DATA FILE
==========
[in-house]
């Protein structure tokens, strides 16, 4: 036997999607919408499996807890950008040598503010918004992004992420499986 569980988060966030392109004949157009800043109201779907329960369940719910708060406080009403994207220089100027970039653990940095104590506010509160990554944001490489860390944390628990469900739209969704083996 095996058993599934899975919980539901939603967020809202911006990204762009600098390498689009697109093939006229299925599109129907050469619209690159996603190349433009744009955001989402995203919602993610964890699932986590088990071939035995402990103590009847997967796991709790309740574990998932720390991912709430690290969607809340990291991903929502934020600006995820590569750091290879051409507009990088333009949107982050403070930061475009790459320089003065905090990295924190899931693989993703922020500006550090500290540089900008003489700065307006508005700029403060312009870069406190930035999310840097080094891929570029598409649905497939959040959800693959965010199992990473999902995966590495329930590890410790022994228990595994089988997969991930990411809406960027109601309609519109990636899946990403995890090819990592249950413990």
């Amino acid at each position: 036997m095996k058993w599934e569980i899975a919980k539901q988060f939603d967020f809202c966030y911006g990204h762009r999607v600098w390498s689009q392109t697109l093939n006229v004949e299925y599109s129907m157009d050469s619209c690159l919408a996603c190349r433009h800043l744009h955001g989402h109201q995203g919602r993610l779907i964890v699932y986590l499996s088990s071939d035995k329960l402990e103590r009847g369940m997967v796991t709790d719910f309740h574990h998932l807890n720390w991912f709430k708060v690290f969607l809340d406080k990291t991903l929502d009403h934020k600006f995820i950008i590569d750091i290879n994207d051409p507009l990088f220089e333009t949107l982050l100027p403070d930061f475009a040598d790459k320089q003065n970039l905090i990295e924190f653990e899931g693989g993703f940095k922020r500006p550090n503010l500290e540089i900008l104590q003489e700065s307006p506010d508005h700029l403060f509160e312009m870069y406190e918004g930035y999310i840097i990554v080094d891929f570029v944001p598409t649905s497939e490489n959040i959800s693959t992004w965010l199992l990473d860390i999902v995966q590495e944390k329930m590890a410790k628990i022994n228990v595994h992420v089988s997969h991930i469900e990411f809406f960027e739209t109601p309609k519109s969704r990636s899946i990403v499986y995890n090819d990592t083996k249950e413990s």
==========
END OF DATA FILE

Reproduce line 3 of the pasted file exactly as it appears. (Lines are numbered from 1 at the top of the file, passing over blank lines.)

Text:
């Amino acid at each position: 036997m095996k058993w599934e569980i899975a919980k539901q988060f939603d967020f809202c966030y911006g990204h762009r999607v600098w390498s689009q392109t697109l093939n006229v004949e299925y599109s129907m157009d050469s619209c690159l919408a996603c190349r433009h800043l744009h955001g989402h109201q995203g919602r993610l779907i964890v699932y986590l499996s088990s071939d035995k329960l402990e103590r009847g369940m997967v796991t709790d719910f309740h574990h998932l807890n720390w991912f709430k708060v690290f969607l809340d406080k990291t991903l929502d009403h934020k600006f995820i950008i590569d750091i290879n994207d051409p507009l990088f220089e333009t949107l982050l100027p403070d930061f475009a040598d790459k320089q003065n970039l905090i990295e924190f653990e899931g693989g993703f940095k922020r500006p550090n503010l500290e540089i900008l104590q003489e700065s307006p506010d508005h700029l403060f509160e312009m870069y406190e918004g930035y999310i840097i990554v080094d891929f570029v944001p598409t649905s497939e490489n959040i959800s693959t992004w965010l199992l990473d860390i999902v995966q590495e944390k329930m590890a410790k628990i022994n228990v595994h992420v089988s997969h991930i469900e990411f809406f960027e739209t109601p309609k519109s969704r990636s899946i990403v499986y995890n090819d990592t083996k249950e413990s």